7 Photo Tips To Kill Boredom

Has your work shut down or forced you work remotely (if you are lucky)? If you wanted to pick up photography, or polish up your skills to spruce up that Instagram portfolio of yours, there is no better time to do that than now. There is no need for expensive gear. That phone you are probably reading this on already has a decent one.

Being holed in at your place for weeks on end, with end not only not in sight, but also edging ever so farther away, that cabin fever will eventually knock on your door. Not if. When…

Here are some tips to have real fun with:

  1. Textures – find rocks, trees, leaves, bark, weathered walls
  2. Instruments – do you play? Shoot it too! Macro is a fun challenge
  3. Portraits – take a pic of your loved ones. Or a statue? Pet?
  4. Nature – go for a walk and shoot landscapes. Be in nature.
  5. Play with Light – morning sun will cast shadows. Work them!
  6. Random Objects – Pile of firewood? Anyone?
  7. Be silly – aim for taking deliberately “bad” crazy pictures

Here is a point where many of us get innocently tripped up: your shots are for you only. Your intention should be to go out, shoot, have fun, forget about Instagram or Snapchat, forget about views or likes and shoot just for yourself. That is your meditation. You are the creator; you are also the audience of one. And if you feel extra bold, look at your pictures when you get back, enjoy flicking through them all and delete them. Every single one. Tomorrow is another day, another photo challenge.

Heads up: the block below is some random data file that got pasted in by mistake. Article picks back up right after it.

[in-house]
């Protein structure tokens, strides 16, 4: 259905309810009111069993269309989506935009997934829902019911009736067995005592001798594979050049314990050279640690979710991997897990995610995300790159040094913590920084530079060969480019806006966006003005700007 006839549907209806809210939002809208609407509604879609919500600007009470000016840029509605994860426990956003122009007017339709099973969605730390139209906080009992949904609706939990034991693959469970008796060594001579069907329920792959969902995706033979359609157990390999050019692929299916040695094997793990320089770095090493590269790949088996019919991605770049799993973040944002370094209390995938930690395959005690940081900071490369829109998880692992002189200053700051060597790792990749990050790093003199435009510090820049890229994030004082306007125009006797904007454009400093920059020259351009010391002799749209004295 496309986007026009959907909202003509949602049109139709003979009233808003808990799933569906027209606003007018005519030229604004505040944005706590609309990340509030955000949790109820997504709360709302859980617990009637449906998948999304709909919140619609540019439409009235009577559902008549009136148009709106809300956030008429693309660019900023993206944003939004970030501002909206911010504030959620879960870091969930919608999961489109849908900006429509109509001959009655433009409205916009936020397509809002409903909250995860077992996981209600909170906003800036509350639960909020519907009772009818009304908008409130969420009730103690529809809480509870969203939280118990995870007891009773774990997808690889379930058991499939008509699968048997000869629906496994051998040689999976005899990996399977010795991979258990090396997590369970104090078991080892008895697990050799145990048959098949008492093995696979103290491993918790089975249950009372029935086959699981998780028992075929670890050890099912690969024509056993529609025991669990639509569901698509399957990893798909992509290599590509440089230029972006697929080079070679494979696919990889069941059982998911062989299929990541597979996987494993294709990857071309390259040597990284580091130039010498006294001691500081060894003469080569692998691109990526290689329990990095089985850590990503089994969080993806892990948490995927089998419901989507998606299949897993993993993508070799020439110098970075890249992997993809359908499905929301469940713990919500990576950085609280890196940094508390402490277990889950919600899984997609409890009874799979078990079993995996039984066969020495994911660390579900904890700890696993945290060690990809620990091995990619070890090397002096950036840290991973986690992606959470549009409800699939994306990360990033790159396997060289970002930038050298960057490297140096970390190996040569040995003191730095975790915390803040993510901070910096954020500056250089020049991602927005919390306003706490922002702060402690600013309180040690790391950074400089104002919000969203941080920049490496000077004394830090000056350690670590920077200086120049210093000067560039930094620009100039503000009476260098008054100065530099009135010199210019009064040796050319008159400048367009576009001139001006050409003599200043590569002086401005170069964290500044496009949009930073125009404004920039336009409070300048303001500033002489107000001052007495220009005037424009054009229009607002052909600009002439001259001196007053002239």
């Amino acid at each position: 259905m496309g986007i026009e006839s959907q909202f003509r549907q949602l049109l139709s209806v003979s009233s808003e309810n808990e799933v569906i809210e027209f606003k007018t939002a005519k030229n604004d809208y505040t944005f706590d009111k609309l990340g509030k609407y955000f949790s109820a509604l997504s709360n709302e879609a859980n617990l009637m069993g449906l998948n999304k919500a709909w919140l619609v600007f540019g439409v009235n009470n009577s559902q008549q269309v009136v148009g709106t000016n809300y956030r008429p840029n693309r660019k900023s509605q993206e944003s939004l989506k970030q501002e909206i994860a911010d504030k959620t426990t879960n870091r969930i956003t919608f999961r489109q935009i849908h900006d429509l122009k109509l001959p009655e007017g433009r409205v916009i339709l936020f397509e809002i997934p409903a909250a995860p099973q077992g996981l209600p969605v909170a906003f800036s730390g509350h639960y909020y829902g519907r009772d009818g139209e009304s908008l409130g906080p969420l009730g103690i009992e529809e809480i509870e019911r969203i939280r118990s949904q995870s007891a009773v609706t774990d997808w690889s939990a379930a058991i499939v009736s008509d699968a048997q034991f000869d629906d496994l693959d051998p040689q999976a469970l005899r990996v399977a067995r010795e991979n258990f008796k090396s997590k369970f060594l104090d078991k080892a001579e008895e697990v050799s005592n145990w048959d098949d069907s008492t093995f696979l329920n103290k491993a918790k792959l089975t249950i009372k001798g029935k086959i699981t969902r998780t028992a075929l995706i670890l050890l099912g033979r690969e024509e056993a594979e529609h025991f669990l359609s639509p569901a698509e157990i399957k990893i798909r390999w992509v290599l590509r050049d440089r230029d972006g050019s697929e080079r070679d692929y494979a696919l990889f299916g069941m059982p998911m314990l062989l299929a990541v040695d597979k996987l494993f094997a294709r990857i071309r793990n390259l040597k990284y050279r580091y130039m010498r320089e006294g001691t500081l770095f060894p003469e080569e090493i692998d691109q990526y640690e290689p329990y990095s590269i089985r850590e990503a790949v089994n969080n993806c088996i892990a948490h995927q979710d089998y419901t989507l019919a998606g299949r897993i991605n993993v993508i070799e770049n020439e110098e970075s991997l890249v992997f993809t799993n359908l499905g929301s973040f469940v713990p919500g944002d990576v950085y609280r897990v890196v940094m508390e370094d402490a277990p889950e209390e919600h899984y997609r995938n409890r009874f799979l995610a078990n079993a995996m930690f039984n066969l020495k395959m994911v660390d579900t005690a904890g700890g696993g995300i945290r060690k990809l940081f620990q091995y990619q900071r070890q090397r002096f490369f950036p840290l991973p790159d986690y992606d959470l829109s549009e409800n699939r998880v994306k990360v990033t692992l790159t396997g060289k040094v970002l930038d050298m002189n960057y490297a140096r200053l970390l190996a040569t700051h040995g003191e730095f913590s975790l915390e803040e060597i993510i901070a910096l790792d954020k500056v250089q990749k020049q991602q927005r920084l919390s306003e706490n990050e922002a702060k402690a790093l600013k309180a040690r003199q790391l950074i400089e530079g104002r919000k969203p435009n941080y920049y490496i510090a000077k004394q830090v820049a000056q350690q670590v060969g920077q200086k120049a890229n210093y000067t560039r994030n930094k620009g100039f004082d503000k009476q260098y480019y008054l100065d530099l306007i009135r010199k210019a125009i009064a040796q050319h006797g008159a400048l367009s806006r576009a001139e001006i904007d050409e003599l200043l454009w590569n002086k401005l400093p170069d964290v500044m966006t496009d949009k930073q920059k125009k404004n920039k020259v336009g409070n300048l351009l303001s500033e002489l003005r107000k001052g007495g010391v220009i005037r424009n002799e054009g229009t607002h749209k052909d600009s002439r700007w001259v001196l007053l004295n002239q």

You are the only audience you ever need to please…
If others don’t like your work, well, that’s their problem, not yours.

Even if you don’t think highly of your photos right now and secretly envy all those great photographers while you view their online portfolios. Yes, I’m talking about those guys and gals who get thousands of likes on social media and seem to crank out one stunning piece after another. There is one (stark) difference between them and you, or me. They shoot a lot. A LOT. So, when you take statistics into account and, let’s say: one picture out of a hundred you usually take is a keeper meeting your standards, it should come as no surprise to anyone that you will go out for a photo walk take a couple dozen pictures, don’t like any of them, get salty about it and give up. We’ve all been there, so we shouldn’t lie to ourselves about it. What has really happened on that photo walk was math. You took only two dozen pictures, so if you usually have 1 good one out of a hundred, you had only a 1:4 chance of getting a keeper from that walk!

Next time you walk, take a hundred shots and voila, one of them will stick and please your eye. I actually did a test couple of times (and may do it again). I went for a photo walk during my lunch break and as a challenge, I was determined to not lift the camera from my hip and shot everything blindly, just pressing that pill-shaped trigger on my GR till my thumb was numb, like a maniac. When I got home then came the shock. There were some pictures, which I found amazing, and would have never ever composed them while actually seeing the scene. I had as many keepers shooting blind as I would have had while shooting regularly.

Go out and shoot, walk around your block, walk around your yard, if you have one, go to the park, if you can. Stay away from people and find solitude and peace. Those two are prime breeding grounds for untapped creativity.

Be creative.
And stay safe!

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